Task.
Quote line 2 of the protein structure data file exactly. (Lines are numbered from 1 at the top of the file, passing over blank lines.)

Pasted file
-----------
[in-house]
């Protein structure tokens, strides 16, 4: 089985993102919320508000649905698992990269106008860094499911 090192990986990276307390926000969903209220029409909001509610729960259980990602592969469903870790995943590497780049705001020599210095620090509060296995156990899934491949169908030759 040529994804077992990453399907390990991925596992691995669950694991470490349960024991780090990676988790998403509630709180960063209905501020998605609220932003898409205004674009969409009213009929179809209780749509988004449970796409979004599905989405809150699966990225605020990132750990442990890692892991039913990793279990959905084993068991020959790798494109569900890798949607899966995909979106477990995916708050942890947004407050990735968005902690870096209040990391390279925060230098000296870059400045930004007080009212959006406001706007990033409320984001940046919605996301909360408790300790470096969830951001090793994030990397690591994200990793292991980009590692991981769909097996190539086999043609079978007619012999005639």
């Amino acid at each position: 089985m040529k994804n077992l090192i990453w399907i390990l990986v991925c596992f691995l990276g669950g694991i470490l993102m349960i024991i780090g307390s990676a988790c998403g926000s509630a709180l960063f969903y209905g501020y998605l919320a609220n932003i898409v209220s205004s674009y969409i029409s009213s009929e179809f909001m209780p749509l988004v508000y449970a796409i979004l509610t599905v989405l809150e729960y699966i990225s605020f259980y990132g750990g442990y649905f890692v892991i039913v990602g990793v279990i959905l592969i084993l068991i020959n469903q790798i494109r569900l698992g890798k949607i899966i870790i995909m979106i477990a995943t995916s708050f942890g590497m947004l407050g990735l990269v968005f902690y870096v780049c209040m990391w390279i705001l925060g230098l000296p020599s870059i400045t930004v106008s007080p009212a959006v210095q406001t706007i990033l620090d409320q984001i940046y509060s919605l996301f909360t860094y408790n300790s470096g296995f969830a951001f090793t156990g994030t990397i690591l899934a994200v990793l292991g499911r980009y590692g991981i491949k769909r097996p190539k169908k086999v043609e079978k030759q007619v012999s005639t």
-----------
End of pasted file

């Protein structure tokens, strides 16, 4: 089985993102919320508000649905698992990269106008860094499911 090192990986990276307390926000969903209220029409909001509610729960259980990602592969469903870790995943590497780049705001020599210095620090509060296995156990899934491949169908030759 040529994804077992990453399907390990991925596992691995669950694991470490349960024991780090990676988790998403509630709180960063209905501020998605609220932003898409205004674009969409009213009929179809209780749509988004449970796409979004599905989405809150699966990225605020990132750990442990890692892991039913990793279990959905084993068991020959790798494109569900890798949607899966995909979106477990995916708050942890947004407050990735968005902690870096209040990391390279925060230098000296870059400045930004007080009212959006406001706007990033409320984001940046919605996301909360408790300790470096969830951001090793994030990397690591994200990793292991980009590692991981769909097996190539086999043609079978007619012999005639």